Some have argued that the state’s interest in stability is perhaps best served when bad relationships can be quickly dissolved. This paves the way for viable new marriages to replace them.

Skeptics believe that despite noble intentions, Covenant Marriage impairs the state’s interest in marriage by prolonging marriages that the state, ordinarily might deem as not worth the effort.

This attitude reflects a cynical stance toward marital growth and change.

The state does not possess perfect wisdom as to what constitutes a “bad relationship” that is beyond repair.

I find it particularly vexing that an agreed-upon course of couples therapy is perceived, through this line of reasoning, as merely dilatory; needlessly postponing the inevitable.

This brings us back to a fundamental question; should the government even have a role in fortifying marriage and keeping families intact? And what does it mean that, at best, only 1% of betrothed couples are willing to commit to a Covenant Marriage?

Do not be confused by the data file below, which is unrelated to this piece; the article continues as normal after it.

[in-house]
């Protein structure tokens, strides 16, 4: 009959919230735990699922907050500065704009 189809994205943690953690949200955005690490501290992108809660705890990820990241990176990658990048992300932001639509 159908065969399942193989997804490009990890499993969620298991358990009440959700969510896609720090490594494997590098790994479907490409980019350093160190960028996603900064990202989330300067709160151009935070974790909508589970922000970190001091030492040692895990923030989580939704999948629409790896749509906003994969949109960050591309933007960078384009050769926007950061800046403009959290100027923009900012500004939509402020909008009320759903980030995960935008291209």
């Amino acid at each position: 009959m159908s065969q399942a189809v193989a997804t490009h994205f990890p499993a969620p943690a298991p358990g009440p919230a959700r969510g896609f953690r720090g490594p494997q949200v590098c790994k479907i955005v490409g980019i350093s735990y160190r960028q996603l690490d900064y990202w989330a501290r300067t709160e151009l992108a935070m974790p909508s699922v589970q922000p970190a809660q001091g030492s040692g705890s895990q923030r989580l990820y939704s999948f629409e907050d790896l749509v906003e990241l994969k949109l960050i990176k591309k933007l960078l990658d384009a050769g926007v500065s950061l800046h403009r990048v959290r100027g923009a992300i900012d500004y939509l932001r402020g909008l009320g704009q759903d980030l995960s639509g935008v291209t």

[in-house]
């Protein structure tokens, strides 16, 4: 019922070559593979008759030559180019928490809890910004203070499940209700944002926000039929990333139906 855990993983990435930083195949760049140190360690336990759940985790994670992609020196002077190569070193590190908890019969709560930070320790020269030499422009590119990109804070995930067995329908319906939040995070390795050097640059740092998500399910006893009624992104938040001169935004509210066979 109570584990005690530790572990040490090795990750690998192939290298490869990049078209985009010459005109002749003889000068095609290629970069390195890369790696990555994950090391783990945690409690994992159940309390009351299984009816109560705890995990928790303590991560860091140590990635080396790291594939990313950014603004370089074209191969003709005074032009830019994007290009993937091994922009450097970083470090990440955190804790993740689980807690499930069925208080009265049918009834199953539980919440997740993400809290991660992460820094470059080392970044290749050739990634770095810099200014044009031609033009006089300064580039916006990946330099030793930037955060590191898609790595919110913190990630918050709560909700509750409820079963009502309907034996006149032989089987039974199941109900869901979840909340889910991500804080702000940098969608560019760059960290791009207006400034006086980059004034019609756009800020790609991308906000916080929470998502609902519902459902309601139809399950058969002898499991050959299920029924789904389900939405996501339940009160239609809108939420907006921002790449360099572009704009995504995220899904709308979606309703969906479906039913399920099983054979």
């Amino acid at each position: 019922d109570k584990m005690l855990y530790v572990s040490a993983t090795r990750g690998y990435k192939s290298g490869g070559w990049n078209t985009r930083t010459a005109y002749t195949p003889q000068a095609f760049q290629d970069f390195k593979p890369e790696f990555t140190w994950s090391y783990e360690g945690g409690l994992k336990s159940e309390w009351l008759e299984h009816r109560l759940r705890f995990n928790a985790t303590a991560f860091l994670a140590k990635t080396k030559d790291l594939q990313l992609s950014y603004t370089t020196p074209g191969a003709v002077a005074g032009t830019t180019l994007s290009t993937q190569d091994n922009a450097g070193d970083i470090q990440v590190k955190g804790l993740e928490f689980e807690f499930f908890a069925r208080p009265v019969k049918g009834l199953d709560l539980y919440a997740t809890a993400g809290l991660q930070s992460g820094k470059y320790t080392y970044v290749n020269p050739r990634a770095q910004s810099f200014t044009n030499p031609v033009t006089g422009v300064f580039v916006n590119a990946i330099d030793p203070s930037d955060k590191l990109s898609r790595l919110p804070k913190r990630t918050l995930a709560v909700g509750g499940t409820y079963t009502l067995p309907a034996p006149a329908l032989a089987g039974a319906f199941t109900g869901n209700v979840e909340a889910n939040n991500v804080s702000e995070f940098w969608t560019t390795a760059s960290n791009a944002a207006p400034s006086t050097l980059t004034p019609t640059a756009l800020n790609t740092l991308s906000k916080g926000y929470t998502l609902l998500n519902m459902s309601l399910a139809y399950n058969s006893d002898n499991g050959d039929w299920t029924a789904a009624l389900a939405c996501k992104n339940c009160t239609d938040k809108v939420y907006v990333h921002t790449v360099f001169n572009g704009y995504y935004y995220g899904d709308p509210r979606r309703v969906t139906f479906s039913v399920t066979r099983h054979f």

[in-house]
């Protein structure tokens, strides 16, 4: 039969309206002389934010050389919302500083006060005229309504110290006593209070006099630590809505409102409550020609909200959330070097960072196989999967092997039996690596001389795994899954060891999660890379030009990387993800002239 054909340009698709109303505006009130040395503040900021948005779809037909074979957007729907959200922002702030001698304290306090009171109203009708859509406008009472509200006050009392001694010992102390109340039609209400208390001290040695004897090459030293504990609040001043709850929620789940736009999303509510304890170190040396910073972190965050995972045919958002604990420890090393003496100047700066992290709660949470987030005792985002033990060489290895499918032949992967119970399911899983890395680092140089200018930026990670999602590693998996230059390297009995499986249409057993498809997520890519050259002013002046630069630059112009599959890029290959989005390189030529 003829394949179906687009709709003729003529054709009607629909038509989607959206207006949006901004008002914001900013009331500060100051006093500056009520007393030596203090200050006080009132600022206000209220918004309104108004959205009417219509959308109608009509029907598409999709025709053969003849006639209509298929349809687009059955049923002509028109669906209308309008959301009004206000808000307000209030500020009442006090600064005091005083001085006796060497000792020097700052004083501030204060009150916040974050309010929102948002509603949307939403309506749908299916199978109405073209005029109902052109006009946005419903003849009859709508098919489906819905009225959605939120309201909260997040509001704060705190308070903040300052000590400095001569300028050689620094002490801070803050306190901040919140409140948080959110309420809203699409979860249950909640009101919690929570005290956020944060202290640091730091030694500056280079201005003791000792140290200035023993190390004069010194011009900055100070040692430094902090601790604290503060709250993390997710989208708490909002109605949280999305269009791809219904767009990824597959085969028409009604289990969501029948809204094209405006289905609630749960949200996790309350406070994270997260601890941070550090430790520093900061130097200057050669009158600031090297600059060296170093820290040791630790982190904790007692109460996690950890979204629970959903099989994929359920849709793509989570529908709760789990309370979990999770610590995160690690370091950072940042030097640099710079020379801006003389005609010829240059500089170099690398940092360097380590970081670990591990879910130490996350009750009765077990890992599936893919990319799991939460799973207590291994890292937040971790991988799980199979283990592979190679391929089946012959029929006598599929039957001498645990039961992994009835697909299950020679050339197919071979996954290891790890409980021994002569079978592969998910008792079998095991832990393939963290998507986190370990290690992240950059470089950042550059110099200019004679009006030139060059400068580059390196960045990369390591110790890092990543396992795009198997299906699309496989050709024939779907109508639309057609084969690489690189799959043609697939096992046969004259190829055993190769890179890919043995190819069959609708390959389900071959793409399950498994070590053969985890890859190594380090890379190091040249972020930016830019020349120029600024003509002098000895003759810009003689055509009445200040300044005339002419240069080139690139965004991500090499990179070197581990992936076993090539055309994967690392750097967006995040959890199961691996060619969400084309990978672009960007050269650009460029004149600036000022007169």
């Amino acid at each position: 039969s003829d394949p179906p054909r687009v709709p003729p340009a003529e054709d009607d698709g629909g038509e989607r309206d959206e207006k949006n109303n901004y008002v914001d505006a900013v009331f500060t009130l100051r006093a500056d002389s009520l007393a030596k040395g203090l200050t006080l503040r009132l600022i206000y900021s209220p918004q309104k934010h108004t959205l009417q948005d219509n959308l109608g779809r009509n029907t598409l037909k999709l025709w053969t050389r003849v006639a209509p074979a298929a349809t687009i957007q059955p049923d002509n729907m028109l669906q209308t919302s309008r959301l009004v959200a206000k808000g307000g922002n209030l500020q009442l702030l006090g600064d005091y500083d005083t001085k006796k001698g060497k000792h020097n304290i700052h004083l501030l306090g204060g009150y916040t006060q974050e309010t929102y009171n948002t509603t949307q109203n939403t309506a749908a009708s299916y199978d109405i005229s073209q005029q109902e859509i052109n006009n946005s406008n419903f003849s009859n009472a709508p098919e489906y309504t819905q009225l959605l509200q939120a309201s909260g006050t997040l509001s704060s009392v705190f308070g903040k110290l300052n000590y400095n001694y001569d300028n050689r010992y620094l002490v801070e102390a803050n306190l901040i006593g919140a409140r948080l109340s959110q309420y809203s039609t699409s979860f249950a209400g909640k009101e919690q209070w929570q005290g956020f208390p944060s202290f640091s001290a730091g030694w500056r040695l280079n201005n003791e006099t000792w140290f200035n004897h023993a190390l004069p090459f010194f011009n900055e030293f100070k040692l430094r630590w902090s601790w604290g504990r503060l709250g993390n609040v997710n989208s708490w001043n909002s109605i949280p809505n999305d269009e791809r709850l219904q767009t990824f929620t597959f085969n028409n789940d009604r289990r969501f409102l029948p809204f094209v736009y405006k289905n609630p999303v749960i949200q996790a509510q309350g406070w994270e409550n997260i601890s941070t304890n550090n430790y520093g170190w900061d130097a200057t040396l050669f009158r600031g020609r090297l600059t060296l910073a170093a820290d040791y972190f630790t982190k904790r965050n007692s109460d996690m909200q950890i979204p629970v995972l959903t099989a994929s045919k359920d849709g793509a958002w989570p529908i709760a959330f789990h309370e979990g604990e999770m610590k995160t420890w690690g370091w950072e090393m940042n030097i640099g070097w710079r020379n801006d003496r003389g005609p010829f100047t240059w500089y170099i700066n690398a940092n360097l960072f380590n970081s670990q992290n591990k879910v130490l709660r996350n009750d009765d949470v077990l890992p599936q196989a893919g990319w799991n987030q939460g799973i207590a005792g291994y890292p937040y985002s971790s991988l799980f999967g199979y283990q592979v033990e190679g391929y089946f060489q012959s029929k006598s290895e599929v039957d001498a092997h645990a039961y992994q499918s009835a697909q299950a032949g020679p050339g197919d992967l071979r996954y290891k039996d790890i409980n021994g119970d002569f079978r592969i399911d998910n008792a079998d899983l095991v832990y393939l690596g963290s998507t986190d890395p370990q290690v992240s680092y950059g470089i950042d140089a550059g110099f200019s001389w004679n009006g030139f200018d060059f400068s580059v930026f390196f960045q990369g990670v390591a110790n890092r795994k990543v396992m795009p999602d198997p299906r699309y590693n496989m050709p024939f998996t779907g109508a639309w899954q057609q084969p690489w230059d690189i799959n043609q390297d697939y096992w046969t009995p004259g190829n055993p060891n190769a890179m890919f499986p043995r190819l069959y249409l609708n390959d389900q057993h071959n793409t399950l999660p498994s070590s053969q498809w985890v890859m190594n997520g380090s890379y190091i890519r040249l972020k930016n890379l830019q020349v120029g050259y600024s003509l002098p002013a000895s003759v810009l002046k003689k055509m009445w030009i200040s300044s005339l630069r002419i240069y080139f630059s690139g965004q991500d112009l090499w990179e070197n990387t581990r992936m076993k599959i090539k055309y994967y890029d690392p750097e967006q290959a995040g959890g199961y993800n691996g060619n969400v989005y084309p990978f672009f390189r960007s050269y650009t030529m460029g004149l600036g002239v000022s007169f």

The phenomenon of Covenant Marriage, while noble in intent, bears the weight of palpable underwhelming interest. The meager adoption rates, hovering around 1%, underscore the vast chasm between the idealized vision of marital commitment and the prevailing societal disposition toward individual freedom. It begs contemplation: should the state uphold a structure that navigates a fine line between safeguarding marital sanctity and curbing personal autonomy? The debate surrounding Covenant Marriage reveals more than just legal implications—it reflects a nuanced intersection of philosophical, sociological, and ethical considerations that continue to shape the institution of marriage in contemporary society.